“Using technology and the aircraft provides the most thorough training possible against loss of in-flight control, the single greatest cause of fatal aviation accidents for more than a decade,” the companies announced jointly.
The training protocols build upon FlightSafety International’s simulation programs, which replicate scenarios such as low-level stall events that can’t be comfortably accomplished in an aircraft. The course uses the safe and controlled environment of a simulator to instruct pilots how to recognize, experience, and recover from in-flight loss of control. The simulator time is also designed to help pilots increase their knowledge of aerodynamics, and to develop “new skills that are critical to safe operations.”
Nearly 10 years ago, Flight Research developed an unusual-attitude course for corporate pilots that uses jets with handling qualities similar to the aircraft they routinely fly. The upset recovery specialists bring to the table instructors and aircraft that allow pilots to experience in-flight upsets with “real gravitational forces, vestibular excitation and mental stress that can only be delivered” in an airplane, the companies said in a news release.
The cost ranges from $5,000 for training in an aerobatic Slingsby T–67 single-engine, two-seat piston aircraft to $30,000 for instruction in a high-altitude supersonic Canadair CF–5 fighter that was also manufactured as a Northrop F–5 Freedom Fighter.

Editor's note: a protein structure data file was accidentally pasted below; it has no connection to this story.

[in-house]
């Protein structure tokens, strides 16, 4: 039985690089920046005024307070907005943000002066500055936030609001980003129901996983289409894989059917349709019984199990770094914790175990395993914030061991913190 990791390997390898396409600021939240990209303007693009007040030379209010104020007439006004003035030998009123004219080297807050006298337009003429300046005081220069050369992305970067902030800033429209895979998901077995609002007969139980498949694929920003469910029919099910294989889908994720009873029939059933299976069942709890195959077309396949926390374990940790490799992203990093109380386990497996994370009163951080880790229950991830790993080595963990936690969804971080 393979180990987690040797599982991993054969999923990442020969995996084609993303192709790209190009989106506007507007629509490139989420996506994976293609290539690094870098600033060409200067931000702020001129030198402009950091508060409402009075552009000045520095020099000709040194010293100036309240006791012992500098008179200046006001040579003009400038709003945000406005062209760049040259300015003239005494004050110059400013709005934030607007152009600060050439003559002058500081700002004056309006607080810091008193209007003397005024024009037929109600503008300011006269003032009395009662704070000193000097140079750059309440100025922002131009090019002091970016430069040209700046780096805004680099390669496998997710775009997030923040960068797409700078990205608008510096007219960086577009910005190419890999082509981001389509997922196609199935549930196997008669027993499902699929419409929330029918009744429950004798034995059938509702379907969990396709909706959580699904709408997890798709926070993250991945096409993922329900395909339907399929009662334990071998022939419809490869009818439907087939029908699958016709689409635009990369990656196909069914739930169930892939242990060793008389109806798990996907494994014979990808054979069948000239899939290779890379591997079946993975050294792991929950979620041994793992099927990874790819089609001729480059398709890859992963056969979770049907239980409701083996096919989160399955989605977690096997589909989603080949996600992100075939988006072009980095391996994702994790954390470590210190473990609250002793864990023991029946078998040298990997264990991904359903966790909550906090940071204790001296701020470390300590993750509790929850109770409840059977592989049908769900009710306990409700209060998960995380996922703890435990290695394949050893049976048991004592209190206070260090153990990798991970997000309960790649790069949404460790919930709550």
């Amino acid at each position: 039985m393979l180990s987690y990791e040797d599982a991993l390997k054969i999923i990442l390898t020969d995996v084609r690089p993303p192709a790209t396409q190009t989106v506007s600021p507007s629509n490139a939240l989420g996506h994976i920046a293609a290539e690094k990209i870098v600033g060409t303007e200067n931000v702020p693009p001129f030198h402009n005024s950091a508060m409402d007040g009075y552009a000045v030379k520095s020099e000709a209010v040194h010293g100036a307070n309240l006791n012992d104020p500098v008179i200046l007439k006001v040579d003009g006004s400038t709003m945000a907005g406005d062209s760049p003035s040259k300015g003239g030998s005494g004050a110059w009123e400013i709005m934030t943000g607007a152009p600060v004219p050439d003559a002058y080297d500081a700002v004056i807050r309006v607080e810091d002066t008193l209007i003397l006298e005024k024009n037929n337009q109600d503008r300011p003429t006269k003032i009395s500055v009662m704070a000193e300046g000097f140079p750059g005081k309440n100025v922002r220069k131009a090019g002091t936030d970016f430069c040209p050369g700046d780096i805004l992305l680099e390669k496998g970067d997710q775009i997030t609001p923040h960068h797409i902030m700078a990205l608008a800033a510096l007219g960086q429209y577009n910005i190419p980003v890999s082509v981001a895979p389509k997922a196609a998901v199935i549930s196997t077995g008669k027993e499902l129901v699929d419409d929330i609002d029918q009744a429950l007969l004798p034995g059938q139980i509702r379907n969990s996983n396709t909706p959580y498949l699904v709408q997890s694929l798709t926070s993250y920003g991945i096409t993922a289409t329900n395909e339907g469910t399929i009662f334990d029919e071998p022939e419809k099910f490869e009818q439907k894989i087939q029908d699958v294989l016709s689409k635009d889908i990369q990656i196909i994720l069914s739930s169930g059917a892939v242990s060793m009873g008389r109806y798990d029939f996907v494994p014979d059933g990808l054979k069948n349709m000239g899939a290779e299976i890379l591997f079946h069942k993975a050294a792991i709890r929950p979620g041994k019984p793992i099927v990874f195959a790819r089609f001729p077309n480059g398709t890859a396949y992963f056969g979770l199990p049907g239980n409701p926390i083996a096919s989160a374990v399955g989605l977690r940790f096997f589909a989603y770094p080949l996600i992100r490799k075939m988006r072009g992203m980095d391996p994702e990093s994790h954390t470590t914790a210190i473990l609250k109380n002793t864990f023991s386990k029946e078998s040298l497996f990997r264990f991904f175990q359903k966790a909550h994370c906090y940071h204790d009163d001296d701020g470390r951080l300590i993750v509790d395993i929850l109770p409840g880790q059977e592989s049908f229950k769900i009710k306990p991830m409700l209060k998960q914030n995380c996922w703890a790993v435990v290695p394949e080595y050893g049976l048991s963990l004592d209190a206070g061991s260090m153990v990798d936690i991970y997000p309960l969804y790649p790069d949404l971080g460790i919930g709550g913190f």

Fixed-wing upset training options between the two extremes include a Beechcraft King Air twin-engine turboprop, an Aermacchi MB–326 Impala single-engine jet trainer, and a North American Sabreliner business jet. Helicopter pilots can sharpen their skills in a single-turbine Bell 206/OH–58 Kiowa, or by performing rolls and other maneuvers in an aerobatic Messerschmitt-Bolkow-Blohm Bo 105 twin-turbine model.
Pilots may travel to the Mojave Air and Space Port Airport, go to a FlightSafety International location, or—in some instances—arrange to have the aircraft training at a customer’s location.
Flight Research Business Development and Marketing Vice President Toni Mensching said the flying portion of the coupled program “is the perfect thing to complement sim training.” She explained that pilots can expect to log between two and four hours of intense flight training until they are competent. “We don’t cut if off, but most of the flights are self-limiting because of the intensity. Our goal is for pilots to learn and to progress.” She stressed that the training can also be slowed down to make sure candidates absorb the skills. “The best part of the program is that we use a very specific regimen so that we can increase that person’s tolerance each day. Our whole goal is for them to use all of their time for learning.”